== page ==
Michael Katz was Walter H. Annenberg Professor of History and Research Associate in the Population Studies Center at the History Department. Educated at Harvard, he has been a Guggenheim Fellow and a resident fellow at the Institute for Advanced Study, the Shelby Cullom Davis Center for Historical Studies (Princeton), the Russell Sage Foundation, and the Woodrow Wilson International Center for Scholars; he also has held a fellowship from the Open Society Institute. He was a fellow of the National Academy of Education, National Academy of Social Insurance, the Society of American Historians, and a member-elect of the American Philosophical Society. In 1999, he received a Senior Scholar Award—a lifetime achievement award—from the Spencer Foundation. From 1989–1995, he served as archivist to the Social Science Research Council's Committee for Research on the Urban Underclass and in 1992 was a member of the Task Force to Reduce Welfare Dependency appointed by the Governor of Pennsylvania. From 1991–1995 and 2011–2012, he was Chair of the History Department at the University of Pennsylvania; from 1983-1996 he directed or co-directed the University’s undergraduate Urban Studies Program; in 1994, he founded the graduate certificate program in Urban Studies, which he co-directs. He is a past-president of the History of Education Society and of the Urban History Association. In 2007, he was given the Provost’s Award for Distinguished Graduate Student Teaching and Mentoring.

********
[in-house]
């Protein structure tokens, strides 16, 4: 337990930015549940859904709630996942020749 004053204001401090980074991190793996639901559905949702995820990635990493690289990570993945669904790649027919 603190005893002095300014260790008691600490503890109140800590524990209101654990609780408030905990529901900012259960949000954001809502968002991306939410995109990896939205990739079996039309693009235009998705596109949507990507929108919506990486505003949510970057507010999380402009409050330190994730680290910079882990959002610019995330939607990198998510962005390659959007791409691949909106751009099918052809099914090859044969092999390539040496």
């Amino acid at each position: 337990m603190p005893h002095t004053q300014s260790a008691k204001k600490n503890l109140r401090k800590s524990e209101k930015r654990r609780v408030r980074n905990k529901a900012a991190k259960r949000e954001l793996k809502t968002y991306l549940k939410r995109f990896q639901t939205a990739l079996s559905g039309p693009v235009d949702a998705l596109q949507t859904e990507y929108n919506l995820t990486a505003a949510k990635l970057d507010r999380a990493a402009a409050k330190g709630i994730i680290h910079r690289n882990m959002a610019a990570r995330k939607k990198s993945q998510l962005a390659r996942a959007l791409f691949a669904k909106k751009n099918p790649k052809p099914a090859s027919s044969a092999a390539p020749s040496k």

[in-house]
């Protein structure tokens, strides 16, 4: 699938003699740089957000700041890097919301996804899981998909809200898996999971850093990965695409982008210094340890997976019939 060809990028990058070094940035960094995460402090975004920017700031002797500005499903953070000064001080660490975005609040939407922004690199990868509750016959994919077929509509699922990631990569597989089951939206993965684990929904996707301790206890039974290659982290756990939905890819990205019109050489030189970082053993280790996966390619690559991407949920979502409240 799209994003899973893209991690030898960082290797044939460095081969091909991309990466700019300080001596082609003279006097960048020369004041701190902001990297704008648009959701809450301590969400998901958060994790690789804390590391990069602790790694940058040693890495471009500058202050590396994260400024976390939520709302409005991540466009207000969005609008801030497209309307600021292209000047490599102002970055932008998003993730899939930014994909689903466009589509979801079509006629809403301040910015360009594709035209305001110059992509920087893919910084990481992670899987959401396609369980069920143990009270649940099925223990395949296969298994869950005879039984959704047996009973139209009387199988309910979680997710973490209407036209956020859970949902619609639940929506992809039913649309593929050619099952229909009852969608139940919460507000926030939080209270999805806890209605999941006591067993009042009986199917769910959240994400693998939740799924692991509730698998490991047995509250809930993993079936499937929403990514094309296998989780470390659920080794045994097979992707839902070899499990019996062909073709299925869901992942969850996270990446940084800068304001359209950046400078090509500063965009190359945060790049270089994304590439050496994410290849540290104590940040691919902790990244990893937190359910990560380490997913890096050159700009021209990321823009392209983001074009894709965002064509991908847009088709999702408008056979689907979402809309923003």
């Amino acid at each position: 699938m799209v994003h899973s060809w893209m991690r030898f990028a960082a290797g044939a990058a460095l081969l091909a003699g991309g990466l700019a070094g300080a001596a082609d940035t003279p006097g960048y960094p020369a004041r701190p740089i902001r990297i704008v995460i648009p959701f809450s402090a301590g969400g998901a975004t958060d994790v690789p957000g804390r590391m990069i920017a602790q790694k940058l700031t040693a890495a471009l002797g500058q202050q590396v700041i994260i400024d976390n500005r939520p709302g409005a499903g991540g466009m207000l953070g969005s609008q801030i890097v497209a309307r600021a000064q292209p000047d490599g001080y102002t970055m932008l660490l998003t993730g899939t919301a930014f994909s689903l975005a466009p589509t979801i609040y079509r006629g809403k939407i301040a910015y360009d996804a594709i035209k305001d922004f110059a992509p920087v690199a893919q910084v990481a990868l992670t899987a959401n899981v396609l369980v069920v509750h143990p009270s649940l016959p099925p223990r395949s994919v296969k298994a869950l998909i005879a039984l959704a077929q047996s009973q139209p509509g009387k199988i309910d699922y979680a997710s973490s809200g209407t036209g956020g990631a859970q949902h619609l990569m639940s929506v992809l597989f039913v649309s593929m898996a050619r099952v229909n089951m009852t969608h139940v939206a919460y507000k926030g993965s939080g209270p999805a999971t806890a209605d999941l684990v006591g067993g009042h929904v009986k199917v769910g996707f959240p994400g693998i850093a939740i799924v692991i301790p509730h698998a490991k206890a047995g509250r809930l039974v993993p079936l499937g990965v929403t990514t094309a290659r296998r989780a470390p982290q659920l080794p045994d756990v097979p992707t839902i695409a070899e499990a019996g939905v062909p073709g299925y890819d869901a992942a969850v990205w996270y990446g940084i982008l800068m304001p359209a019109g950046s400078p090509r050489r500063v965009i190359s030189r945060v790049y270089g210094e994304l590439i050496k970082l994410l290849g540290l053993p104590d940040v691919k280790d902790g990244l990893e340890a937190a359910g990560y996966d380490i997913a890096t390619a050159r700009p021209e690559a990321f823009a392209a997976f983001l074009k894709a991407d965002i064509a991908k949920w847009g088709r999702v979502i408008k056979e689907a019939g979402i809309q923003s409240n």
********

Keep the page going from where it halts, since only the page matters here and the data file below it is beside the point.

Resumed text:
His work focused on three major areas: 1) the history of American education (The Irony of Early School Reform [1968, reprinted with a new introduction, 2001]; Class, Bureaucracy, and Schools: The Illusion of Educational Change in America [1971, expanded edition 1975]; Reconstructing American Education ); 2) the history of urban social structure and family organization (The People of Hamilton, Canada West: Family and Class in a Mid-Nineteenth Century City [1975, winner Albert C. Corey Prize, American and Canadian Historical Associations]; The Social Organization of Early Industrial Capitalism ); and with Mark J. Stern, One Nation Divisible: What America Was and What It Is Becoming (2006; paperback, 2008); and 3) the history of social welfare and poverty (Poverty and Policy in American History ; In the Shadow of the Poorhouse: A Social History of Welfare in America [1986, expanded edition 1996]; The Undeserving Poor: From the War on Poverty to the War on Welfare [1990, a finalist for the American Sociological Association's Distinguished Book Award]; The "Underclass" Debate: Views from History ; Improving Poor People: the Welfare State, the "Underclass," and Urban Schools as History ); and The Price of Citizenship: Redefining the American Welfare State (Metropolitan/Holt, 2001; Owl Books, 2002; updated edition, University of Pennsylvania Press, 2008); and with Christoph Sachsse, he has edited The Mixed Economy of Social Welfare: England, Germany, and the United States from the 1870s to the 1930s (1996). With Thomas Sugrue, he edited W.E.B. Du Bois, Race, and the City: “The Philadelphia Negro” and Its Legacy (1998). His final book, Why Don’t American Cities Burn? (2012) was published by Penn Press.